Archeologists have found remnants of the original house that was inhabited by George Washington and as many as nine slaves that he owned.
The President's House that once stood on Sixth and Market streets served as the "White House" when Philadelphia was capital of the United States.
Last year the National Park Service and the Independence National Historic Park held a contest inviting various architect teams to come up with a design that would commemorate the edifice.
After much deliberation it was decided that the task would go to Kelly/Maiello Architects and Planners.
Before the design could be erected, an archeological dig had to be performed to determine if any artifacts were still in the vicinity.
On Friday, archeologists found what is considered a breakthrough discovery by research director Jed Levin.
Levin, who works for the National Park Service, was elated about finding the original house foundation.
"There is something exciting about finding something that goes back 200 years," he said. "Here is something tangible that dates back to that time."
Project manager Roz McPherson said discovering the small foundations of the house was a momentous occasion because of the uncertainty of what could be found during a dig.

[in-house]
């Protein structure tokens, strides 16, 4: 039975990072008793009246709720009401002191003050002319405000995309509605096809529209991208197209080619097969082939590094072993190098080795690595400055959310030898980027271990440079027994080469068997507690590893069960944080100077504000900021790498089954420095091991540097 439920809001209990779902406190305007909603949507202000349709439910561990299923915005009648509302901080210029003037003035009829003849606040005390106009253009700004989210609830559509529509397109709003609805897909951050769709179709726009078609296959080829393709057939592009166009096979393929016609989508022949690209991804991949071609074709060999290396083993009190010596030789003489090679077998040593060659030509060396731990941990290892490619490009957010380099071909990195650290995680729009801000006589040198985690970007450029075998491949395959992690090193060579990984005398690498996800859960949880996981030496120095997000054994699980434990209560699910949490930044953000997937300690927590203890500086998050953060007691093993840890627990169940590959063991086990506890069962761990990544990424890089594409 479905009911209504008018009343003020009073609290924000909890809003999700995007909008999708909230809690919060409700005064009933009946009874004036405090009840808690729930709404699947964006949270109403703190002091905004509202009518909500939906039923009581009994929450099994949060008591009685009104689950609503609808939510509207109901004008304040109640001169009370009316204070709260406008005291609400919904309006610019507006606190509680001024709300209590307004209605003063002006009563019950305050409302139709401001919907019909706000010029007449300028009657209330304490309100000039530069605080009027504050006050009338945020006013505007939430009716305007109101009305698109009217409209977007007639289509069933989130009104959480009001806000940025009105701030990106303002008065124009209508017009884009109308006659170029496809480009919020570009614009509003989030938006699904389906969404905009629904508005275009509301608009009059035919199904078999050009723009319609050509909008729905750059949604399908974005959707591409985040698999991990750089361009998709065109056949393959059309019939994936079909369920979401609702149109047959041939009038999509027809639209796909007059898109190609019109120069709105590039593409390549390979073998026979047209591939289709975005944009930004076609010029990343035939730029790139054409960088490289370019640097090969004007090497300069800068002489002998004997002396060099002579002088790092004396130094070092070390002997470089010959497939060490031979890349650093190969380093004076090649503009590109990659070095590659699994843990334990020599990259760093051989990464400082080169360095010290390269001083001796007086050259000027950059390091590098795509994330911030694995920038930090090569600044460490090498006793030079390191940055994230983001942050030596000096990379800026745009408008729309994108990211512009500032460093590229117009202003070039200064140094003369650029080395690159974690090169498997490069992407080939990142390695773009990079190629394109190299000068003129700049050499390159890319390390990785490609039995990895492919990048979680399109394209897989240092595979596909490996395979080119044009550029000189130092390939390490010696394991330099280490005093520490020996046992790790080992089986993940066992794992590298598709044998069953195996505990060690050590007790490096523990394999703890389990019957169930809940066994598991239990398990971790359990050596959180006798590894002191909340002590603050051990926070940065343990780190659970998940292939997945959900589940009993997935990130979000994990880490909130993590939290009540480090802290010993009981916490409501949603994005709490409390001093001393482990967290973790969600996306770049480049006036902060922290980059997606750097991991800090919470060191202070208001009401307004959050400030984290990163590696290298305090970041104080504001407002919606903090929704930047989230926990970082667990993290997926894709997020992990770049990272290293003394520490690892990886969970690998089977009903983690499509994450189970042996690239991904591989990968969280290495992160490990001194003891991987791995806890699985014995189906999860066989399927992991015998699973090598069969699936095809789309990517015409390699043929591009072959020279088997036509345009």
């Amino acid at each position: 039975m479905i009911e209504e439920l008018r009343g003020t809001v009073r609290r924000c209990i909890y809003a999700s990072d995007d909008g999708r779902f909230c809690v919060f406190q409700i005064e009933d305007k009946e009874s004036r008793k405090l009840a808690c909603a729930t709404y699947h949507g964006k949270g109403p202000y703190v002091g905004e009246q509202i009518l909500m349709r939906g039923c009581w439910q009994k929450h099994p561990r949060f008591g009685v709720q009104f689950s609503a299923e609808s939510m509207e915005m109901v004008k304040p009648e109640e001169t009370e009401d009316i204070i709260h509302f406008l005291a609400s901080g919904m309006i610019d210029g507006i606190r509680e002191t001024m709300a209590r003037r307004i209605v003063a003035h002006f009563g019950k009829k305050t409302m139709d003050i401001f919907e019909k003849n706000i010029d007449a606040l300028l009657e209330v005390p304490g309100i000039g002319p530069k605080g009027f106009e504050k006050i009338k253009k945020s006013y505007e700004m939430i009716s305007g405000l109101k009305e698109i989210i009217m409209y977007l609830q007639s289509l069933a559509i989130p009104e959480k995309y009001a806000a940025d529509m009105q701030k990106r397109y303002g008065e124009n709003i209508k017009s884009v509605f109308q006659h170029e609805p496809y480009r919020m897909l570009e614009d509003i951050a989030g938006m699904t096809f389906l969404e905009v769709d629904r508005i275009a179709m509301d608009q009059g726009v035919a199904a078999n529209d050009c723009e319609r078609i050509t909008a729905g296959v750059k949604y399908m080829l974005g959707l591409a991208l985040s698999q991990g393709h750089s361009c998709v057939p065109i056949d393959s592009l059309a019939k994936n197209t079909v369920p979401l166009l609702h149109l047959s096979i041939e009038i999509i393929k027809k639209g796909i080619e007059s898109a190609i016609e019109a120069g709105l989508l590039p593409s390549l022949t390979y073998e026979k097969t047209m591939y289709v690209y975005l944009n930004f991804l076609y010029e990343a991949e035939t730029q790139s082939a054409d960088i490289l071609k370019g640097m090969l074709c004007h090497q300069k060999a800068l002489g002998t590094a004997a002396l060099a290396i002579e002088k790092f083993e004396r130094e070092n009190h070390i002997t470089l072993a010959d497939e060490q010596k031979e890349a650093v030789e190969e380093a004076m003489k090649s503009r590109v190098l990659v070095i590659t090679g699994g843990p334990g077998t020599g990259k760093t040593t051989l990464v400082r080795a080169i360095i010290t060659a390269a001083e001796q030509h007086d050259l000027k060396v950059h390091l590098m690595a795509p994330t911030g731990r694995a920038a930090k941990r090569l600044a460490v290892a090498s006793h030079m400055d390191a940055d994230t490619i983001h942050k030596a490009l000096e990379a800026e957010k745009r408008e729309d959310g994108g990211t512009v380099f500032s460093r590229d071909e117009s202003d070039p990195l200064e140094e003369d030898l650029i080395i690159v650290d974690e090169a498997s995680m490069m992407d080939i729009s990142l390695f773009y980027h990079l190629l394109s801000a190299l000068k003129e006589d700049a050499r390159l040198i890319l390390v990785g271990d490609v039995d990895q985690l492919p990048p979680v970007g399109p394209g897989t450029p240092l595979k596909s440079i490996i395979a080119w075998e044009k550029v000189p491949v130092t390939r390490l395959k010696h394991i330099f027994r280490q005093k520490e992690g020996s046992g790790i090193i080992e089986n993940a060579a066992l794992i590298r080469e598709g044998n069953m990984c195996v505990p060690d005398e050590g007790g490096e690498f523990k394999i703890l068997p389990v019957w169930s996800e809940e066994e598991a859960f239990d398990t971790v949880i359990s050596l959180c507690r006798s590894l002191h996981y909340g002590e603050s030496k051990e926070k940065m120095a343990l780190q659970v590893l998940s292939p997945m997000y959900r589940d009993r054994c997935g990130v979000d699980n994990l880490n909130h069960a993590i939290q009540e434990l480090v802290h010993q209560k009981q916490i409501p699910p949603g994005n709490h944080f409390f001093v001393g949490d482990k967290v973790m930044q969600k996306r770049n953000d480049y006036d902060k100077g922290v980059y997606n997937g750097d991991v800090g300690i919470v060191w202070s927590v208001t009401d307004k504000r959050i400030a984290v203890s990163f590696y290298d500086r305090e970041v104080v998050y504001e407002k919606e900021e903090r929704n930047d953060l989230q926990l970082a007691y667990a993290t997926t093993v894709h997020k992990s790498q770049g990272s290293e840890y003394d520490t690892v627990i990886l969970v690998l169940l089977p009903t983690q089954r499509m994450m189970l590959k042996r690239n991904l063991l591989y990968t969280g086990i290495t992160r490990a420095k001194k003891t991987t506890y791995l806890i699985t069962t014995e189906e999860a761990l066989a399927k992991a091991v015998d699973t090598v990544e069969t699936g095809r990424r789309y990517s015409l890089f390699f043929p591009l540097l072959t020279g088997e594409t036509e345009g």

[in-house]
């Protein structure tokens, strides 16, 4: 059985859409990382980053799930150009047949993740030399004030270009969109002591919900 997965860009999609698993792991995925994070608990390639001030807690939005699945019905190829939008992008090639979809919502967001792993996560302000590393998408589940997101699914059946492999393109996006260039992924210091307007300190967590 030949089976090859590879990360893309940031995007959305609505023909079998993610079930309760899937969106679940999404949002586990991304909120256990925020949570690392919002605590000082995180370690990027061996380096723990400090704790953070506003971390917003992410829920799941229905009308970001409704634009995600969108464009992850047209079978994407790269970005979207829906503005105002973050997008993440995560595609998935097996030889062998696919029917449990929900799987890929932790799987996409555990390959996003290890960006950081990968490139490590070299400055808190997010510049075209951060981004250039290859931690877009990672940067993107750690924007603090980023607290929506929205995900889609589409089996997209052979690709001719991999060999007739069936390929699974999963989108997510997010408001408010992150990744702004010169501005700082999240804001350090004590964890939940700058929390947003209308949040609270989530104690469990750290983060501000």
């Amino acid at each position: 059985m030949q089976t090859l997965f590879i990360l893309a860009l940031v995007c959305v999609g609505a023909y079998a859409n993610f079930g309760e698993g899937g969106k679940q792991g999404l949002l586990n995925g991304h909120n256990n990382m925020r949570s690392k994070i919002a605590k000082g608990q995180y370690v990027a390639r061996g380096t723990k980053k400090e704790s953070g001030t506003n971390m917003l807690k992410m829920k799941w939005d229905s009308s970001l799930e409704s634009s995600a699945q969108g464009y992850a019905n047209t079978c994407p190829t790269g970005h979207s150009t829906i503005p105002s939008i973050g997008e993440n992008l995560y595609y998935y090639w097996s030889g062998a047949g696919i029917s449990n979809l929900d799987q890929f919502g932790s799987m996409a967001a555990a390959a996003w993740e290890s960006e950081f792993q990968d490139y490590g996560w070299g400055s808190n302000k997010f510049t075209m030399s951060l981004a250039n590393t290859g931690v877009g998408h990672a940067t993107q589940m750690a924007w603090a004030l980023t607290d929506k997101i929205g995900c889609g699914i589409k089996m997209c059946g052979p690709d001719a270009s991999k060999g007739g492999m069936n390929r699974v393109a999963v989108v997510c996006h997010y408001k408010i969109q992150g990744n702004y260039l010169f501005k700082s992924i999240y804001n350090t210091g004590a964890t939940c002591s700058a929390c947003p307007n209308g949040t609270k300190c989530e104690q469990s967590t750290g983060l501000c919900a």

"This is so exciting because when the dig started, we didn't know what we were going to find," she said.
McPherson also said that what makes the President's House discovery so significant is the fact that artifacts are rarely found.
"How often does a city in this country get a chance to discover history?" she said.
Levin noted that the remains give a direct idea of what the house looked like.
"The small wall shows that it was the back wall of the house while the other walls show the kitchen area," he said. "You can see where slaves worked in the house. It's a direct connection to not only Washington, but the slaves that worked there."
The dig will resume for about a month after which time construction on the memorial will begin. Funding for the memorial came from Mayor John F. Street, who pledged a million dollars. Congressmen Bob Brady and Chaka Fattah chipped in $3.6 million.
McPherson said the President's House is important to everyone.
"The Philadelphia House gives us a basis for telling about our history," she said.